Hugo for Kids of All Ages
Maija Gustin | Wednesday, November 30, 2011
“Hugo” probably isn’t the movie you’re expecting based on the trailers you’ve seen. Yes, it is Martin Scorsese’s first foray into 3D filmmaking. Yes, it is a family-friendly tale of an orphaned boy trying to unlock a secret he believes his father left him. Yes, Borat plays an incompetent train station security guard.
But did you know that “Hugo” is, along with all these things, a love letter to early filmmaking and the wonders of cinema for the people of the early 20th century? Ben Kingsley plays the pioneering French filmmaker Georges Melies, known for making early fantasy films in the vein of Jules Verne novels, the most famous of which is “A Trip to the Moon.” His works, all silent and all made in the years before WWI, are considered classics today, movies that truly explored, exploited and reveled in the possibilities of the new medium.
Whatever you may think of silent films, don’t let this keep you away from “Hugo.” If you’re a movie buff, you will be enchanted by Scorsese’s ode to the magic of making and seeing movies. But even if the mere thought of a silent film makes your eyes begin to close, the infectiousness of Scorsese’s storytelling will still likely enthrall you.
“Hugo” captures what it was that made movies so amazing to the people of the earlier 20th century, people who thought moving images were just about the most miraculous thing they’d ever seen. Through this, you will inevitably be reminded why you venture to the movies yourself — to be amazed, to be sucked into a story, to see the impossible become possible and to see reflections of the world you’d never imagined.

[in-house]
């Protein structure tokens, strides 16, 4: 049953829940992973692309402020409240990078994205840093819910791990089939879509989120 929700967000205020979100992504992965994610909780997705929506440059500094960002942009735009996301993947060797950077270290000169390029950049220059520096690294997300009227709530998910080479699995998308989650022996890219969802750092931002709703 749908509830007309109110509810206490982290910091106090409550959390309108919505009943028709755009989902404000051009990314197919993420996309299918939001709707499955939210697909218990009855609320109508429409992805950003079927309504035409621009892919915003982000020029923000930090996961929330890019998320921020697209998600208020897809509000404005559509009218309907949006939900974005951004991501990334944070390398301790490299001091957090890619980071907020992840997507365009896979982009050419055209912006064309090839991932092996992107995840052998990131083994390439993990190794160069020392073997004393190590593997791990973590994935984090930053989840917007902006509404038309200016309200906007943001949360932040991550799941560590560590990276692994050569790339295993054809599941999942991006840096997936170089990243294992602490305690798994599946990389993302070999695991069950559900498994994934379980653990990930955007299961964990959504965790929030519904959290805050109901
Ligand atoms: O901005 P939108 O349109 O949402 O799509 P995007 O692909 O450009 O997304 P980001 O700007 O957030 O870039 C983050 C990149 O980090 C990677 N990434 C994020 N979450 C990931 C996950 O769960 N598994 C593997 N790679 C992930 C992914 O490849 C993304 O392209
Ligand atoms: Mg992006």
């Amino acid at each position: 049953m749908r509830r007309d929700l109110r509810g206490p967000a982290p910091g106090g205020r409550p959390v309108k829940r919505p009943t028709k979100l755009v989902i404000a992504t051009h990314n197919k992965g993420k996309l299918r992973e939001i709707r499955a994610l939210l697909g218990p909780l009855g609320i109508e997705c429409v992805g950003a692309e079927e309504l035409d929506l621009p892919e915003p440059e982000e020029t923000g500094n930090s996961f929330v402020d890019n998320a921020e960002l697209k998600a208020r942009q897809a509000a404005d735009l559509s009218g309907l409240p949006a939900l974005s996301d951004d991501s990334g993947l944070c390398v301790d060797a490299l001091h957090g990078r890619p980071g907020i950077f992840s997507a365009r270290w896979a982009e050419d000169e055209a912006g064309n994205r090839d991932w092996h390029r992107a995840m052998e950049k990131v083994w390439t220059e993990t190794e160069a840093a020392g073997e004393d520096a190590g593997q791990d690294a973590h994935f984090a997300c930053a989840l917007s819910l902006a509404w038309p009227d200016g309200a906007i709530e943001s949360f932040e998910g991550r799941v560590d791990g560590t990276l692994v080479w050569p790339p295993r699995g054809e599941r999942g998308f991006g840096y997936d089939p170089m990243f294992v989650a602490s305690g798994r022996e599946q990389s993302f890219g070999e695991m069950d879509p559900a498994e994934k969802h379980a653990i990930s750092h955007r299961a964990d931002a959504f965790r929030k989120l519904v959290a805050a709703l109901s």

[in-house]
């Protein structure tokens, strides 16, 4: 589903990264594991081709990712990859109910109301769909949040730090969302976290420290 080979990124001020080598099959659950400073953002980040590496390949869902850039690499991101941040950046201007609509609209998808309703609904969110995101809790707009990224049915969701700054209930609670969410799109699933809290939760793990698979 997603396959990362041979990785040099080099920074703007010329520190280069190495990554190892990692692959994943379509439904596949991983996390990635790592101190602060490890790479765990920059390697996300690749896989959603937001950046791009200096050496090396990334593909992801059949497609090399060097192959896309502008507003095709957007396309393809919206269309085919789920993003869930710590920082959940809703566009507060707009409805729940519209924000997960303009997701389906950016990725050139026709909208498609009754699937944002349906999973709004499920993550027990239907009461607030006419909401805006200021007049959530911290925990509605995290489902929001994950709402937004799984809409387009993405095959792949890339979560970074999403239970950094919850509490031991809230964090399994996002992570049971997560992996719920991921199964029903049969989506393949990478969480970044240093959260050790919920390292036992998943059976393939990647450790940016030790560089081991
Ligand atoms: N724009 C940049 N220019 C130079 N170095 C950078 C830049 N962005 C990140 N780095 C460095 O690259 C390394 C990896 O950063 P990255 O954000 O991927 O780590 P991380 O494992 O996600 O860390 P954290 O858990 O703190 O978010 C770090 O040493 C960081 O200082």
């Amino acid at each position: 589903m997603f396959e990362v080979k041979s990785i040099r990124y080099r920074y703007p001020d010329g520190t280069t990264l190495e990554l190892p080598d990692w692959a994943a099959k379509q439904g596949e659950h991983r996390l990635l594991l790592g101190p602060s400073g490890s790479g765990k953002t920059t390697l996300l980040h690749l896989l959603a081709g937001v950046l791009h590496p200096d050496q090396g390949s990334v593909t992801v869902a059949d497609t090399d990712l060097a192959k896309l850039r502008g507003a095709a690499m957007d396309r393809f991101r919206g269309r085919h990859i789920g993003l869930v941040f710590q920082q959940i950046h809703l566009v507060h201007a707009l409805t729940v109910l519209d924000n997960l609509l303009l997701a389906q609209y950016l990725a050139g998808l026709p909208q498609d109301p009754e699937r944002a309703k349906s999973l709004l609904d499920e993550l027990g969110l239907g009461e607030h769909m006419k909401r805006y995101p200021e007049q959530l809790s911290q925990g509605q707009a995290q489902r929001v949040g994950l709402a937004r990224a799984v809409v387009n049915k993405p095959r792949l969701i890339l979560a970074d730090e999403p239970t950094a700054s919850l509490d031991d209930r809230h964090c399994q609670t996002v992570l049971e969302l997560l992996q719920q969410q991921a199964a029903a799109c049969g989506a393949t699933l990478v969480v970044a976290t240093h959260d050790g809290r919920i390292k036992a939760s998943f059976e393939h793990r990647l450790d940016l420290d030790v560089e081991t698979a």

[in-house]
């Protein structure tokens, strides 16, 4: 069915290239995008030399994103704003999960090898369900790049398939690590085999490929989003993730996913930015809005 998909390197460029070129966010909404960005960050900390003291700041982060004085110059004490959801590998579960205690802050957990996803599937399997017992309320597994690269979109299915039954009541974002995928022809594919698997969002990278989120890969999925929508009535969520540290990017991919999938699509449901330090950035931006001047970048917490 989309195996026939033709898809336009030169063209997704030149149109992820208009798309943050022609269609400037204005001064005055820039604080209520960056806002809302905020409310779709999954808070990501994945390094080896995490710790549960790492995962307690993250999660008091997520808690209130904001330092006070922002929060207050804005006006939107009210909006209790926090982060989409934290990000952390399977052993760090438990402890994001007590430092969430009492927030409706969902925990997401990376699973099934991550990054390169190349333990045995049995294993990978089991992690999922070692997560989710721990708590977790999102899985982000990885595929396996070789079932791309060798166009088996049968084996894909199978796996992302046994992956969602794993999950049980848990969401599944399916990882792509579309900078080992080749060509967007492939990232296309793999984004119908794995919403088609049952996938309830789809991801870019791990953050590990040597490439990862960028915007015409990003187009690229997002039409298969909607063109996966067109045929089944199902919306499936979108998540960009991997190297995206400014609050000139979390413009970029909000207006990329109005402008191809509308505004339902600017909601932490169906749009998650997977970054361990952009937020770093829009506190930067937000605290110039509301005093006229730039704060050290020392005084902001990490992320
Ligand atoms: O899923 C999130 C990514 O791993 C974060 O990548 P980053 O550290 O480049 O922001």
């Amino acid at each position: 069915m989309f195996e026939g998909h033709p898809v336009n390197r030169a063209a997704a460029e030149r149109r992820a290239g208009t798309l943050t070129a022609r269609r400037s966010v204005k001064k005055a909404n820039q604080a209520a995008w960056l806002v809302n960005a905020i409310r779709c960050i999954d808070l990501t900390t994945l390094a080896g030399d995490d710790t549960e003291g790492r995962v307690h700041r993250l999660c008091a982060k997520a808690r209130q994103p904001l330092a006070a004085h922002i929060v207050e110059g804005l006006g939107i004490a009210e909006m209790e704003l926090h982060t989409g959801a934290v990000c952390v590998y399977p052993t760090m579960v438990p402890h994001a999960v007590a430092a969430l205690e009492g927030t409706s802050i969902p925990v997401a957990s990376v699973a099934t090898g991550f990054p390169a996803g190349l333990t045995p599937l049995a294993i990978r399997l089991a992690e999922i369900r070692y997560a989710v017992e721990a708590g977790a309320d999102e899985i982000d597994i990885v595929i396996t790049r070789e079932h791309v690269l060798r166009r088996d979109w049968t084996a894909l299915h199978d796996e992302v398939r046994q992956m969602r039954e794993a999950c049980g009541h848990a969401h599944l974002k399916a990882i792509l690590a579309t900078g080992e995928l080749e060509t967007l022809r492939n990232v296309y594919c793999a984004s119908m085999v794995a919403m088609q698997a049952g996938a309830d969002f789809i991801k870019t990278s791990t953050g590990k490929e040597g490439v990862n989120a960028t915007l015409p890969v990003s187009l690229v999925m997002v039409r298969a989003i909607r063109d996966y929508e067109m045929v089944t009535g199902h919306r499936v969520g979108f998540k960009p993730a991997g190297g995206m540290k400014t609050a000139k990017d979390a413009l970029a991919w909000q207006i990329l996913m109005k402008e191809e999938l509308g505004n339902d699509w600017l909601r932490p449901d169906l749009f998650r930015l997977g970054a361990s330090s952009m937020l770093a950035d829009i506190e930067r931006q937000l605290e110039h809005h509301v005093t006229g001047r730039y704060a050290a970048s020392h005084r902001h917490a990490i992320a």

“Hugo” is, though, still a movie about a boy trying to find his place and his identity in a world that seems to have abandoned him. Newcomer Asa Butterfield — recently tapped to play Ender Wiggin in a film adaptation of the other famous futuristic, post-apocalyptic, children-forced-to-do-terrible-things book, “Ender’s Game” — gives Hugo hopeless longing for a family coupled with wisdom beyond his years that inevitably saves the cynical Melies from his own personal destruction.
Chloe Moretz, who always seems to transcend her age as well, seems a little distracted trying to maintain a British accent, but is charming and a perfect companion to Hugo nonetheless. Sasha Baron Cohen is ridiculous as always, but provides comic relief and a little heart when he connects with the always-serene Emily Mortimer.
For “Harry Potter” fans, “Hugo” features not one but three of your favorite characters — Uncle Dursley (Richard Griffiths), Madame Maxima (Frances de la Tour) and Helen McCrory (Narcissa Malfoy). Jude Law wins hearts in his small role as Hugo’s father while Christopher Lee plays a charming bookseller. Michael Stuhlbarg fills “Hugo’s” final hole as Rene Tabard, a film historian with the secrets to Melies’ past.
“Hugo” is not only Scorsese’s first 3D film, it is his first real family movie as well. He rejects much of the dark and twisted material that has driven his recent films for a movie that is all about growing up, finding a sense of belonging and keeping childhood imagination and wonder alive. It is a visually stunning film, one that’s color palette and Parisian backdrop come alive with the subtly stunning 3D camerawork.
Regardless of your familiarity with Scorsese’s work, with early film or with clockwork (a prominent presence in the film), “Hugo” is a truly cheerful movie perfect for kids of all ages during this holiday season. It certainly doesn’t need to be seen in 3D, but this is one film where it might just be worth it — not for visual shock, but for a beauty and depth of image that the master filmmaker captured perfectly.